A review of Baltimore County Police Department’s police crime blotters from the county’s 10 police precincts reveals a roughly 14 percent decline in the county’s overall crime between January and February.
During the first month of this year, police responded to calls related to 185 confirmed crimes committed across the county, according to the police blotters. In February, those numbers dropped to 160 confirmed crime incidents.
The county, however, has failed to provide any of its raw crime numbers when requested. In lieu of raw statistics, figures retrieved from public sources were relied upon for analysis. However, rape and sexual assault data have not been included in the January or February numbers since the police department has not released them despite requests for the data by this publication.
Additionally, assaults that occurred during robberies or other crimes do not appear to have been counted as separate and distinct crimes. Homicides were compiled using data found on the county’s iWatch Public Safety News site.
Of note is a 34 percent drop in armed robberies, while some of those robberies were more violent or brazen in the month of February.
For instance, on Feb. 12 in Towson, three unknown suspects entered an IHOP restaurant just after 6:00 am where two of the three suspects displayed firearms and robbed victims of cash before fleeing.
At around 7:30 pm on Feb. 14 in Gwynn Oak, two suspects approached a victim sitting in a vehicle, smashing the car’s windows with hammers. The suspects then used the hammers to strike the victim in the head several times before robbing him.
And just after 8:00 pm on Feb. 19, officers responded to a call for a residential burglary in Woodlawn where two suspects forced their way into a victim’s home, then hit her with a hammer as they robbed her.
However, carjackings went down in the month of February. While only two occurred last month in the county – both in White Marsh – it was a reduction from the nine carjackings – and one attempted carjacking – which occurred across six of the county’s 10 police precincts during the first month of this year.
The most notable decreases occurred in Pikesville and Parkville precincts, where the districts’ overall crime was slashed in half – or more than half – between January and February, showing six incidences occurring in Pikesville and eight in Parkville which, last month, showed 12 and 17 incidents of crime, respectively. One of the county’s four February homicides, however, occurred in Parkville.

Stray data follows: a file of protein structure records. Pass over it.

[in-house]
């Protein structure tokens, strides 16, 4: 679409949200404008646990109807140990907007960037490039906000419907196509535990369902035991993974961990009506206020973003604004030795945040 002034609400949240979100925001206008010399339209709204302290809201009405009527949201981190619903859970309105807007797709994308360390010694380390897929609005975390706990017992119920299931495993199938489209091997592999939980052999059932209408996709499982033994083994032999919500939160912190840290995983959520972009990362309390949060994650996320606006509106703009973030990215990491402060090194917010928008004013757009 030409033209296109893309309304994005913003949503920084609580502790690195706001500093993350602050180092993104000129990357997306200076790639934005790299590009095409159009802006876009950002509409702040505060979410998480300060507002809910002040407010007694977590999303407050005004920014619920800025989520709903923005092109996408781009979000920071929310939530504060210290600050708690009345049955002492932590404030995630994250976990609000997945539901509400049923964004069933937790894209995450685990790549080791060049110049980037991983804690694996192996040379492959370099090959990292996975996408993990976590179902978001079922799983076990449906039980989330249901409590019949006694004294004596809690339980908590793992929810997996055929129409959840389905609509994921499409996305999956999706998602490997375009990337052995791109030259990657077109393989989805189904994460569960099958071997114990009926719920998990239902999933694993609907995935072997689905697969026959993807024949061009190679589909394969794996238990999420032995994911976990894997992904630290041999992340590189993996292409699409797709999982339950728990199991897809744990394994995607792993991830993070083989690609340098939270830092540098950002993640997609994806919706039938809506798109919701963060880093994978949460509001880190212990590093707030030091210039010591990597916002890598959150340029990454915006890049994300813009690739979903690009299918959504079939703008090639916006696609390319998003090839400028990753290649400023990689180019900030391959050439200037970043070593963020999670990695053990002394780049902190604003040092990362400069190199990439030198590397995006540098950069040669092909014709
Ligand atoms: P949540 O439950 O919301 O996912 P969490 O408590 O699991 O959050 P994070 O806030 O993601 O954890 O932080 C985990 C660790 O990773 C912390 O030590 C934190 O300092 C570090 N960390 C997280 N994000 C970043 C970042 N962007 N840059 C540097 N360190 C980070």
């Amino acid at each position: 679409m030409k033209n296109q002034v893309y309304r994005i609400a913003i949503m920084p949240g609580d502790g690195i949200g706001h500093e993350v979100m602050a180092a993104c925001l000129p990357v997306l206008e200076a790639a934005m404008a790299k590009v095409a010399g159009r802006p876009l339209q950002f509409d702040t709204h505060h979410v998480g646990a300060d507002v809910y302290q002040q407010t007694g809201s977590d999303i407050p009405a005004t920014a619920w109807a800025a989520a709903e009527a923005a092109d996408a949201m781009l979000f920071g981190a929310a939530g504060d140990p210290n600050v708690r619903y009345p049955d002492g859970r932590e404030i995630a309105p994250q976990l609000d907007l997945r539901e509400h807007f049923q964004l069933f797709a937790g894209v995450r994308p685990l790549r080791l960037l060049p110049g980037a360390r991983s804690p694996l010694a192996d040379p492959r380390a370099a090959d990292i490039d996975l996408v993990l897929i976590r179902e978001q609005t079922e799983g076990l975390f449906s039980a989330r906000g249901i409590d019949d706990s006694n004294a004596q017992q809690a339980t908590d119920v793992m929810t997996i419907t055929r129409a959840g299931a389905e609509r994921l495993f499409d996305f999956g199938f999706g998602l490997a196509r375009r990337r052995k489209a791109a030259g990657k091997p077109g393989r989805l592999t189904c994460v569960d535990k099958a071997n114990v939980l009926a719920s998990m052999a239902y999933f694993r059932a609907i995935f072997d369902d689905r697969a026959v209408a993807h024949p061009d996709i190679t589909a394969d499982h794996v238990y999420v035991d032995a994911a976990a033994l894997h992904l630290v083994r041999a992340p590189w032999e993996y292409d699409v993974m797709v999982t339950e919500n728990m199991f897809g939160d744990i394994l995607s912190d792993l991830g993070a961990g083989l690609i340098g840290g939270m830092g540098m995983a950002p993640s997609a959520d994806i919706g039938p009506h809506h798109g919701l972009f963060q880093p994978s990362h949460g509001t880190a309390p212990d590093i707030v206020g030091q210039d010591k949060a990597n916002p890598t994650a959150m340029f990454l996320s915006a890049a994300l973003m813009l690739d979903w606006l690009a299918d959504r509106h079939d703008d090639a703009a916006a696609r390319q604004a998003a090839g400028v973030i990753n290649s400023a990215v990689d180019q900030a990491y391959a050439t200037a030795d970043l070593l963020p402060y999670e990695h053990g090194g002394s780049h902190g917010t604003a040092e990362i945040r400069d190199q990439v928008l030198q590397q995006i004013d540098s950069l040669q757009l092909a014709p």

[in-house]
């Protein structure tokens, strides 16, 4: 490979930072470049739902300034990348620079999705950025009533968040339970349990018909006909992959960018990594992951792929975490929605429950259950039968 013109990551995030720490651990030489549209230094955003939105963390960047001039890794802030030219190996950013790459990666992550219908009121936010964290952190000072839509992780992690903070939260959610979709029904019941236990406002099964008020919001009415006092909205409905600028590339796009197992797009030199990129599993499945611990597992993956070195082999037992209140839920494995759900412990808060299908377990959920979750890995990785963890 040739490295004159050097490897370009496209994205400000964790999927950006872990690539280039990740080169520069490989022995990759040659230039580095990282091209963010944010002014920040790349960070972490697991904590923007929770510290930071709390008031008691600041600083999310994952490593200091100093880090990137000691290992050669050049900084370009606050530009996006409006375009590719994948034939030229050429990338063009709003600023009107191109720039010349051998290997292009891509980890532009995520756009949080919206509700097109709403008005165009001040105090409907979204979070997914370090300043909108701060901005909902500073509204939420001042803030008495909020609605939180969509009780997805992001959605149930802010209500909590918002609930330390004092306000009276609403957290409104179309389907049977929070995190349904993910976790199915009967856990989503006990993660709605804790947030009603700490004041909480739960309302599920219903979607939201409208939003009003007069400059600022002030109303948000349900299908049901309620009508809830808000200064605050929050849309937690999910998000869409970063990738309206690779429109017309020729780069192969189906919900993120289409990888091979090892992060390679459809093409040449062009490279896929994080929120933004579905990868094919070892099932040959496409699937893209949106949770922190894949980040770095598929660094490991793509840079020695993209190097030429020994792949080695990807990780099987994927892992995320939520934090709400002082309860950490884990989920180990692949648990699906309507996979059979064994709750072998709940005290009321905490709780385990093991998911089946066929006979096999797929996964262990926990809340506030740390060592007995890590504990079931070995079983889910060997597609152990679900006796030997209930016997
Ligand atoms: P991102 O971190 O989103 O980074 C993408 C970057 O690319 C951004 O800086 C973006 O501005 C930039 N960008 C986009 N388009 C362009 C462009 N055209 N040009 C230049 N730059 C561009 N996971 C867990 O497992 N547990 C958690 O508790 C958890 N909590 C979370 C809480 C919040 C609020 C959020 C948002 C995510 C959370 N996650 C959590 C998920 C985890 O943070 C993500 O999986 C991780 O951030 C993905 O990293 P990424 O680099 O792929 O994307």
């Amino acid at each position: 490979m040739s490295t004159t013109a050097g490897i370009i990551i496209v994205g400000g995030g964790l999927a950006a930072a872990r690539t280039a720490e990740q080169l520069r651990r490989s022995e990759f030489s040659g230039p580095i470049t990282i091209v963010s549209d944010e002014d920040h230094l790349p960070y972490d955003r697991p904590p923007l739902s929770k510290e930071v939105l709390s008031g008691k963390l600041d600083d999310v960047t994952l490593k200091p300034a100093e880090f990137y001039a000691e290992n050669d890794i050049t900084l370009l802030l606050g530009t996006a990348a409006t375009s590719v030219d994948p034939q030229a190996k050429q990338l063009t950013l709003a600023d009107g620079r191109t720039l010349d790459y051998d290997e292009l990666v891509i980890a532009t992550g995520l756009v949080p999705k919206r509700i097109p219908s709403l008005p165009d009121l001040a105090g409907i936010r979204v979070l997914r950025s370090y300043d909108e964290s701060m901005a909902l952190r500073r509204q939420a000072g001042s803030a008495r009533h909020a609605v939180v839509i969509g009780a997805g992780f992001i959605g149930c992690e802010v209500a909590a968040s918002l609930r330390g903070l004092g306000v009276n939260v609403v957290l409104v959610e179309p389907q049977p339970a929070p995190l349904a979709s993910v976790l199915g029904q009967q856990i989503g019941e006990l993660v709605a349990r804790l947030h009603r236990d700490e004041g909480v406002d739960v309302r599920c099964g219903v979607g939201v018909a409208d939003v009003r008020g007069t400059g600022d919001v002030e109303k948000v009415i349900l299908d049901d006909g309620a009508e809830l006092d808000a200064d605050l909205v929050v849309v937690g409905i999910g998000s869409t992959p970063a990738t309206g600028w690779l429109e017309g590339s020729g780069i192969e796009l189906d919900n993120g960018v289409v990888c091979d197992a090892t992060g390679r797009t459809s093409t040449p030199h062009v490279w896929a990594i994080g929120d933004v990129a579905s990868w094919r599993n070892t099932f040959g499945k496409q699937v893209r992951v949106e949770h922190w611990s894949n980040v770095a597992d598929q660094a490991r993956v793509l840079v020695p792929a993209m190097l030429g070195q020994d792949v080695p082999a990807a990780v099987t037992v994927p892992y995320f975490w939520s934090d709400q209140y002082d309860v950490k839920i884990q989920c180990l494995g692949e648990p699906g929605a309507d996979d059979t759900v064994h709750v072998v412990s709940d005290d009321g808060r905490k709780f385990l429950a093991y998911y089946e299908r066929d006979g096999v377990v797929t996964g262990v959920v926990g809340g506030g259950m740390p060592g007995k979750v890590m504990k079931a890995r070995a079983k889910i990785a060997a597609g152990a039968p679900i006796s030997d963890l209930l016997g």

And Dundalk, which led the county in crime in January, showed a nearly 37% reduction in crime incidents between the two months.
Driving Down Baltimore County Crime
A bill, designed to deter crime and assist officers in their efforts to solve active cases, passed unanimously by the Baltimore County Council on Monday. All members of the council sponsored the bipartisan legislation.
Baltimore County residents can now voluntarily register the whereabouts of their security cameras, which will allow detectives to locate the availability of private citizens’ public and private facing cameras faster when seeking details on suspects.
The cameras cannot capture private property not belonging to camera owners. Those wishing to volunteer the location of their surveillance equipment can do so by contacting the Office of Budget and Finance or through a form that will be placed on the county’s website.
Councilman Julian Jones, a Woodstock Democrat, said the measure will save lives. Jones noted, in particular, that information vital to locating suspects involved in kidnapping cases could be expedited since officers will have information readily available on the location of residents’ security cameras and where footage can be used to piece together details about suspects who are on the run.
“When every minute counts, when every second counts, it will be very beneficial…” Jones said. “It will be very beneficial for officers pulling up to know what cameras are down the street, what cameras are up the street, what cameras are around the corner, without having to physically go there and knock on the door and see if somebody’s home and see if they have a camera.”
As it stands, officers have to comb through neighborhoods – sometimes in the dark – seeking properties which have security cameras. The voluntary disclosure – which will be effective on March 16 and gives residents up to six months in which to register their cameras with the county, will provide information on the location of private security cameras from which video footage could assist officers in their investigations.
Of the legislation, Pikesville Democrat Councilman Izzy Patoka said, “I believe that crime doesn’t go down randomly, nor does it go down or up because of weather; it has to be driven down.” He said, “And this initiative will help to drive down crime in Baltimore County and allow our law enforcement partners to be most efficient in their time in driving down crime.”